Infrastructure programmes are extraordinarily complex: they can take many years, have many stakeholders and often have to be executed while connected infrastructure is still in public use. For this reason, being a commercial manager is perhaps as much about controlling risk as it is about controlling cost.

Andrew Allen, associate director, advisory, at HKA, explains why risk management is a key component in the RICS distance learning course in Infrastructure Commercial Management.

Situational awareness may not seem the most likely of key attributes for commercial managers, but an appreciation of context can be crucial in the infrastructure sector to understand how to approach, talk about and calculate risks for project success. Partly the reason for this is the sheer range of projects involved - in terms of their type, duration, size and aim.

Different types of risk

There is a hierarchy of risk within infrastructure projects. From risks to public trust in the project to risks around quality of building materials, different types of risk will be encountered by commercial managers depending on the stage the project has reached and their role within it.  Directors with responsibility for overall programme benefits will have quite different concerns to a procurement manager concerned about supply chain interest in a tender, for instance.

Collectively the sponsor, client, supply chain must manage the risks at each level in the delivery hierarchy, from project concept to successful operation, from initial stakeholder approval to long-term passenger demand and from construction site weather to end of life environmental impacts.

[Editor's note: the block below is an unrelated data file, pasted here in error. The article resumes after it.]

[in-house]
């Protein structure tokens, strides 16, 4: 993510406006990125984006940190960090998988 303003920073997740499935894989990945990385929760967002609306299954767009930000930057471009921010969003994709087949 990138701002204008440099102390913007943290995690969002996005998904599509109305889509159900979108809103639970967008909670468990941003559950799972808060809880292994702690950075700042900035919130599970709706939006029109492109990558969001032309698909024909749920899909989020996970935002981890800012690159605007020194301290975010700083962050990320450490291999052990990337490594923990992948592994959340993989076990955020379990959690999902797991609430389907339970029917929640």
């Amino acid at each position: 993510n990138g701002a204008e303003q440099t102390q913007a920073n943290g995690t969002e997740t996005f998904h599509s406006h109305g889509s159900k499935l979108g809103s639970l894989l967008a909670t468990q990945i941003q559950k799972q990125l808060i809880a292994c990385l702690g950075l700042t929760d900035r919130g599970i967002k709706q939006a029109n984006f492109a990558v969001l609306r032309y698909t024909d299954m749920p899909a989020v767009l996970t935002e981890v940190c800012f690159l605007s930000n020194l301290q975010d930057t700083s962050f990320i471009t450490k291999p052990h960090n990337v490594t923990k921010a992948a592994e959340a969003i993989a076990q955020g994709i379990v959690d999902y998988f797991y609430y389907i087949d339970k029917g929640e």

Managing risk and change arising from risk will be a central theme of the RICS Infrastructure Commercial Management distance learning course launching in 2017, so how then do we measure and then communicate risk in infrastructure; what makes projects in transportation, energy, water and other utilities different to those of other sectors?

The influence of politics

Serving the needs of society, infrastructure projects are inherently political and managing the risk this entails is a normal part of delivery. The decision to build a runway, for example, is clearly political, but even small community projects can face political opposition.

Politics can slow a project down, but schemes that start with an enthusiastic “nothing will stop us” attitude, may too easily disregard the external factors and impact of economic cycles. Complex infrastructure has gathered a reputation for publishing early budgets that are breached later and promising benefits that ultimately are not delivered.

Society is quite rightly demanding much better performance on the part of the industry’s professionals. Chartered surveyors in particular are in demand to help improve risk and value management in the infrastructure sector. They can do so partly by looking at what’s gone on in the past. While each new project appears unique to some extent, we are not wandering entirely into the unknown. Well documented successes and failures, and the role of luck should not be ignored. They can teach us a lot about how to address project uncertainty.

Stay ahead of the game

The RICS Infrastructure Commercial Management distance learning course will aid your understanding of the standard techniques that can be used, to look back at past projects, and consider the role of uncertainty in the future; and furthermore it will build your ability to ask questions that challenge risk assumptions and identify steps to mitigate those risks.

A key reason for measuring risk is to help manage it, but we have to ask ourselves what level and type of analysis is right for the amount of risk involved, and what tools will most help us prepare? Also, are we aware of unmeasurable risks that still have to be managed? What is missing from our registers? Are important risks – those that have impacted projects in the past – not being considered because they are difficult to quantify?

Commercial managers need to have the ability to ask these sorts of questions, and assess and communicate risk at all levels in the world of infrastructure. It’s exactly this level of intelligence that is valued most highly by clients, because the preparation that follows it, is vital to the success of infrastructure projects and programmes.

The deadline for delegates to enrol for the RICS Infrastructure Commercial Management distance learning course is Friday 16 June.

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